|Mr. Charles Taylor|
Lawyers for former Liberian President Charles Taylor are presenting their closing arguments at his war crimes trial in the Hague on Wednesday and Thursday. Taylor is accused of arming Sierra Leone rebels in exchange for blood diamonds.
The closing arguments will be followed by a last chance on Friday for the defence and prosecution to make final statements.
A verdict is expected in the middle of this year, after the judges have deliberated. The trial has lasted more than three years.
Taylor has pleaded not guilty to 11 counts of war crimes and crimes against humanity for allegedly arming Revolutionary United Front rebels who killed and maimed with impunity.
Some 120,000 died Sierra Leone’s civil war with RUF rebels between 1991 and 2001. Thousands had their limbs cut off.
Prosecutors have described the RUF as Taylor’s “surrogate army”.
One witness said he pleaded with RUF fighters to cut off his remaining hand so they would spare his toddler son.
Others said Taylor’s fighters strung human intestines across roads, removed foetuses from the wombs of women and practised cannibalism.
“He must account for what he did to the people of Sierra Leone,” says Lamin Jusu Jarka, a Sierra Leonean whose hands were cut off by the RUF. “We’re anxious to see that the law take its course to wipe out impunity.”
But US diplomatic cables will be cited in Taylor’s defence, according to John Richardson, the head of the Association for the Legal Defence of Charles Taylor.
Cables from the embassy in Liberia make reference to Taylor’s popularity and express concern that he could be found innocent, says Richardson.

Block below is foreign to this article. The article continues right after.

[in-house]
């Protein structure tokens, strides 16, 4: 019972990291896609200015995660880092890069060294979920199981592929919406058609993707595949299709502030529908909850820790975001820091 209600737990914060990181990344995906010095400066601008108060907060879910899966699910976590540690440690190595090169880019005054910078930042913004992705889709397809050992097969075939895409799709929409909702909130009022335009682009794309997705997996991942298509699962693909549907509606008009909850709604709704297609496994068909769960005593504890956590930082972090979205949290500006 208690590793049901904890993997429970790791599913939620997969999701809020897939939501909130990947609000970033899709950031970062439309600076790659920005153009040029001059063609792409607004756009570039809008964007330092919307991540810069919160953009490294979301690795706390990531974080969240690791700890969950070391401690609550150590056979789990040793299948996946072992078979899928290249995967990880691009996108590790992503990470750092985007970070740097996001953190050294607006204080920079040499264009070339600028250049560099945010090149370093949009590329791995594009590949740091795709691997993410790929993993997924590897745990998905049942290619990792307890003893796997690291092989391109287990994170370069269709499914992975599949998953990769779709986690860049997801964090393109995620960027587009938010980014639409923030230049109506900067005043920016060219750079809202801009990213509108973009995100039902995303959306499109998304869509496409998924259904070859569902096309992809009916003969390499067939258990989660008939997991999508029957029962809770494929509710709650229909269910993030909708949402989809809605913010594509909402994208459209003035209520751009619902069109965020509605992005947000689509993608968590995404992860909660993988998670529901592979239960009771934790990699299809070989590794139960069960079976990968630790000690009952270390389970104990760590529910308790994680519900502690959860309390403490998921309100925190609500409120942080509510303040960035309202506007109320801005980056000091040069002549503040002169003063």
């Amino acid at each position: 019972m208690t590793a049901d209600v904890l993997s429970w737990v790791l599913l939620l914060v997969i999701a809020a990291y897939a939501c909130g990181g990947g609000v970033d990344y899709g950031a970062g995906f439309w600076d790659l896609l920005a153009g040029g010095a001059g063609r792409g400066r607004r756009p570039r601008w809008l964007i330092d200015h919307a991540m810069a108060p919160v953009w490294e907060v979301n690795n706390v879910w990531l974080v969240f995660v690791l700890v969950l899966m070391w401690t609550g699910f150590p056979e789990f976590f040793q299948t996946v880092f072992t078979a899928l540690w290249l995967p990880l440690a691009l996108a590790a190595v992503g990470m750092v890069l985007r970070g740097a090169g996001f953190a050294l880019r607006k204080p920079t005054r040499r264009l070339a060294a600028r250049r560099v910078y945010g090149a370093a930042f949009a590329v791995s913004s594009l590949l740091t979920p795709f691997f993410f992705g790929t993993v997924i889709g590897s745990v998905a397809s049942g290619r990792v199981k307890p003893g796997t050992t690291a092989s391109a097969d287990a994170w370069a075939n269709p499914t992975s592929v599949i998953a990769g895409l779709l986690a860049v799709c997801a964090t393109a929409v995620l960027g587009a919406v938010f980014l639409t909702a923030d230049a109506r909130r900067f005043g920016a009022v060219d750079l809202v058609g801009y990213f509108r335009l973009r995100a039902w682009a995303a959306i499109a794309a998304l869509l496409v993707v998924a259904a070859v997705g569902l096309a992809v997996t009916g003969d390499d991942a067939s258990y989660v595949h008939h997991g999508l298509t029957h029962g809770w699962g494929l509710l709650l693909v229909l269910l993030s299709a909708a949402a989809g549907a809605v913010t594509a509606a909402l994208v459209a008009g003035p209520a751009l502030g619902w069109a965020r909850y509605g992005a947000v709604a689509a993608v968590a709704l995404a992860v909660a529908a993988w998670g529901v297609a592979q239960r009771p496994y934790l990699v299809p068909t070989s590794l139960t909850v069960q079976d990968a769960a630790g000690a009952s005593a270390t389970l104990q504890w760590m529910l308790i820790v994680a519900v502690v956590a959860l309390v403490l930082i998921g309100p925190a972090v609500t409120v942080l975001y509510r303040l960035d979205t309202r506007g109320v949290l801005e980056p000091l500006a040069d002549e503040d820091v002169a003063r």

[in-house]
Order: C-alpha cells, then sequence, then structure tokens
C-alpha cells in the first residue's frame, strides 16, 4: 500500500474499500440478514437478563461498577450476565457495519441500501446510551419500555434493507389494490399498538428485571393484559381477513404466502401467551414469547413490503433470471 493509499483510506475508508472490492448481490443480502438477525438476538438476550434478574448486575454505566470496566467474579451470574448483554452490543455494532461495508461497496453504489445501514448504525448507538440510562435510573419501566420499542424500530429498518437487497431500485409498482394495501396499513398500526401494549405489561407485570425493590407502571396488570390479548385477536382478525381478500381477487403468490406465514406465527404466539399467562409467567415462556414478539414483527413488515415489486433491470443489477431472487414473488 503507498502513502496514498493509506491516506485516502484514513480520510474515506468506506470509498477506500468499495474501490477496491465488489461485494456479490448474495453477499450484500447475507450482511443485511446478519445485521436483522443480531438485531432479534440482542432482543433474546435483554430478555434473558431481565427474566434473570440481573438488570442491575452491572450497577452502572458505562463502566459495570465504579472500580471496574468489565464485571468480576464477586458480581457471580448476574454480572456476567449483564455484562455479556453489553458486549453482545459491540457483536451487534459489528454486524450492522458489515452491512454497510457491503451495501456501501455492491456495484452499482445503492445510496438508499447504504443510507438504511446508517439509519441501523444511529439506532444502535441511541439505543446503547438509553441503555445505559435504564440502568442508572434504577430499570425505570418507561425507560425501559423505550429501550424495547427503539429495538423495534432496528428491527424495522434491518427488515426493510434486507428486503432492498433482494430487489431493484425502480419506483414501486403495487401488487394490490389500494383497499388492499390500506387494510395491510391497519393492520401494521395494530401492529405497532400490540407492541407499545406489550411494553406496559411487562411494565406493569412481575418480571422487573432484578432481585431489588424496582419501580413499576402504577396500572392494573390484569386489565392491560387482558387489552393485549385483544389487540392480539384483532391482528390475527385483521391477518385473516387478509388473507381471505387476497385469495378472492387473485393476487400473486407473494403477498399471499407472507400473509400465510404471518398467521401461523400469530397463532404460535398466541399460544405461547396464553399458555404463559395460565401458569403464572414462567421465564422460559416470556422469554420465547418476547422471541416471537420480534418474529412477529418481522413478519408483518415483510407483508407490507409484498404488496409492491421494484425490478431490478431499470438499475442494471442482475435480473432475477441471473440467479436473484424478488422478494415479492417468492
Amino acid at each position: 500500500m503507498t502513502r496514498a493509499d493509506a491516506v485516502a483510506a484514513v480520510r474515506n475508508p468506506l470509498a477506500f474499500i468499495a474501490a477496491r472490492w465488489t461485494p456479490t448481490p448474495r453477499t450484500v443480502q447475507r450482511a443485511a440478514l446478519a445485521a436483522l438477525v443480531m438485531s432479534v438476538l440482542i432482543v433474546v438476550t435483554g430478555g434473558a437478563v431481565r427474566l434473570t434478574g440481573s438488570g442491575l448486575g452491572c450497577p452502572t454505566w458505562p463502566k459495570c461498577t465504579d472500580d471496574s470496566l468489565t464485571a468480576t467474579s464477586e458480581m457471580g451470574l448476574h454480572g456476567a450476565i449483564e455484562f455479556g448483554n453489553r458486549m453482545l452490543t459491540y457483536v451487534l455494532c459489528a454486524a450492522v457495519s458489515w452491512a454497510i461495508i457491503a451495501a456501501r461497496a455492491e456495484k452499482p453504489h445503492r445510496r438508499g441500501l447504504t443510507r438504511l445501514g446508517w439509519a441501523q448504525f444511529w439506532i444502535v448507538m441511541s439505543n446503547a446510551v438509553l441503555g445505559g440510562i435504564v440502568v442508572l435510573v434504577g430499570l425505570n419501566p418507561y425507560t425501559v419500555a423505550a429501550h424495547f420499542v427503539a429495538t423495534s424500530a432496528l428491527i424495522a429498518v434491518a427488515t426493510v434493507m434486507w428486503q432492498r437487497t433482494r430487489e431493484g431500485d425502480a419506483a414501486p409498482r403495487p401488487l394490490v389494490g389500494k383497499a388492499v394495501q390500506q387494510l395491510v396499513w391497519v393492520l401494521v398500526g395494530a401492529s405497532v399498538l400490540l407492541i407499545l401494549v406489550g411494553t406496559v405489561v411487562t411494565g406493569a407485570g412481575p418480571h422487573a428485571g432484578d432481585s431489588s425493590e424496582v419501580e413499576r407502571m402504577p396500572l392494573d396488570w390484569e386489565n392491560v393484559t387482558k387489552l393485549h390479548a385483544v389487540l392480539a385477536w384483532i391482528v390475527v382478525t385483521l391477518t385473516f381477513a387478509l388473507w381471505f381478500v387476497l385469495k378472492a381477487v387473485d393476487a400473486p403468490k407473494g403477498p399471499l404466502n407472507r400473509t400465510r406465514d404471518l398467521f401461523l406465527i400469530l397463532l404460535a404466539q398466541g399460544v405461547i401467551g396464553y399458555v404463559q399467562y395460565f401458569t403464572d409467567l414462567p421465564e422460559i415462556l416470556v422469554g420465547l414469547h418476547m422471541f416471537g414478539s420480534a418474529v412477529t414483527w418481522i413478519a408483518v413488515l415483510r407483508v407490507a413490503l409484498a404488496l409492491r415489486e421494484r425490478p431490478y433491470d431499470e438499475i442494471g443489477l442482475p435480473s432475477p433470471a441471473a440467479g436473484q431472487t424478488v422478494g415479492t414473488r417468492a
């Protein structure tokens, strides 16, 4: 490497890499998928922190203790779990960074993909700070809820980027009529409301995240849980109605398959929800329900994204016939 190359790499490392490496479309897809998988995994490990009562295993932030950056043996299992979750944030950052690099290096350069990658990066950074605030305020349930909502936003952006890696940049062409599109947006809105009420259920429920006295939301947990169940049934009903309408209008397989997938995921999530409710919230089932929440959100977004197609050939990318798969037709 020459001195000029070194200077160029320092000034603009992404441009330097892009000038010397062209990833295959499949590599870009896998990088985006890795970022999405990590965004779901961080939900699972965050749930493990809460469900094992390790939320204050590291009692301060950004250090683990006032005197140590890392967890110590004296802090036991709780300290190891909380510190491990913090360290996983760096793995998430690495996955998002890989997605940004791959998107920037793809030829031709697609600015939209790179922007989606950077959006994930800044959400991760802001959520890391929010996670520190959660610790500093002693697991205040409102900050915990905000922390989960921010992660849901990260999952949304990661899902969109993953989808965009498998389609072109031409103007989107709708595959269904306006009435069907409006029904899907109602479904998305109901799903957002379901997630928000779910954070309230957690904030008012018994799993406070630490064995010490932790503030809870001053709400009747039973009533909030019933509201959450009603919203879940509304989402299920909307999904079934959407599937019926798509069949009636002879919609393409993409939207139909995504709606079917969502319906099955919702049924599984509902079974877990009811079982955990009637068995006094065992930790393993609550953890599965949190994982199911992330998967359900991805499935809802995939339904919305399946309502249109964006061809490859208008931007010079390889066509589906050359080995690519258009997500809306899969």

The cables say they “must begin to create alternative excuses to re-arrest Mr Taylor and possibly take him to America and charge him with terrorism and mail fraud”.
“They basically talk about a conspiracy to remove Mr Taylor from power and create false charges against him,” he says. “This was basically a manoeuvring by certain Western countries rather than anything to do with human rights or justice.”
Taylor dismisses the charges as “lies”, denies having received any diamonds, and rejects testimony that he had eaten human flesh.
Judges have heard testimony from 94 prosecution witnesses and 21 for the defence, and have admitted 1,093 exhibits. The trial transcript is more than 49,000 pages long.
The trial had been moved from Freetown, where the court is based, for fears that Taylor’s presence in the African country could destabilise the region.
It was scheduled to start in June 2007, but was delayed when Taylor boycotted its opening.